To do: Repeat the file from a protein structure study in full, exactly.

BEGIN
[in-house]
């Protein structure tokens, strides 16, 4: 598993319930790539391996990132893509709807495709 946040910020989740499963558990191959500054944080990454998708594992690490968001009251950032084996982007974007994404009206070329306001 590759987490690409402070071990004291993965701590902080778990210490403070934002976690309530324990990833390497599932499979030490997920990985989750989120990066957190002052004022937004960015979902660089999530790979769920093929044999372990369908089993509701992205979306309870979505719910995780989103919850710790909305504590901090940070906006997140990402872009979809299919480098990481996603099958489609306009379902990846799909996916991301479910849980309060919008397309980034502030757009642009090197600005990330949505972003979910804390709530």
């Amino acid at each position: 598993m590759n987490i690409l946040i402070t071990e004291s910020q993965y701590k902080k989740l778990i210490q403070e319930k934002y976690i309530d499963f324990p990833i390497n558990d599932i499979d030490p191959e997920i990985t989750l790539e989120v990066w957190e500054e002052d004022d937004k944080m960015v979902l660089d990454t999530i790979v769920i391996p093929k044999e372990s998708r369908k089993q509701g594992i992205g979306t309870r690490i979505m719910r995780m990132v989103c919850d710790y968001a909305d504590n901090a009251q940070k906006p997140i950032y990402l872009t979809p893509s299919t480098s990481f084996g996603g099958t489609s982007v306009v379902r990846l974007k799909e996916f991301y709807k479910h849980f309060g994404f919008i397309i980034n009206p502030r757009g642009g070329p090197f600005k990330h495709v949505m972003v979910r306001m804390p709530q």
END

[in-house]
């Protein structure tokens, strides 16, 4: 598993319930790539391996990132893509709807495709 946040910020989740499963558990191959500054944080990454998708594992690490968001009251950032084996982007974007994404009206070329306001 590759987490690409402070071990004291993965701590902080778990210490403070934002976690309530324990990833390497599932499979030490997920990985989750989120990066957190002052004022937004960015979902660089999530790979769920093929044999372990369908089993509701992205979306309870979505719910995780989103919850710790909305504590901090940070906006997140990402872009979809299919480098990481996603099958489609306009379902990846799909996916991301479910849980309060919008397309980034502030757009642009090197600005990330949505972003979910804390709530």
């Amino acid at each position: 598993m590759n987490i690409l946040i402070t071990e004291s910020q993965y701590k902080k989740l778990i210490q403070e319930k934002y976690i309530d499963f324990p990833i390497n558990d599932i499979d030490p191959e997920i990985t989750l790539e989120v990066w957190e500054e002052d004022d937004k944080m960015v979902l660089d990454t999530i790979v769920i391996p093929k044999e372990s998708r369908k089993q509701g594992i992205g979306t309870r690490i979505m719910r995780m990132v989103c919850d710790y968001a909305d504590n901090a009251q940070k906006p997140i950032y990402l872009t979809p893509s299919t480098s990481f084996g996603g099958t489609s982007v306009v379902r990846l974007k799909e996916f991301y709807k479910h849980f309060g994404f919008i397309i980034n009206p502030r757009g642009g070329p090197f600005k990330h495709v949505m972003v979910r306001m804390p709530q």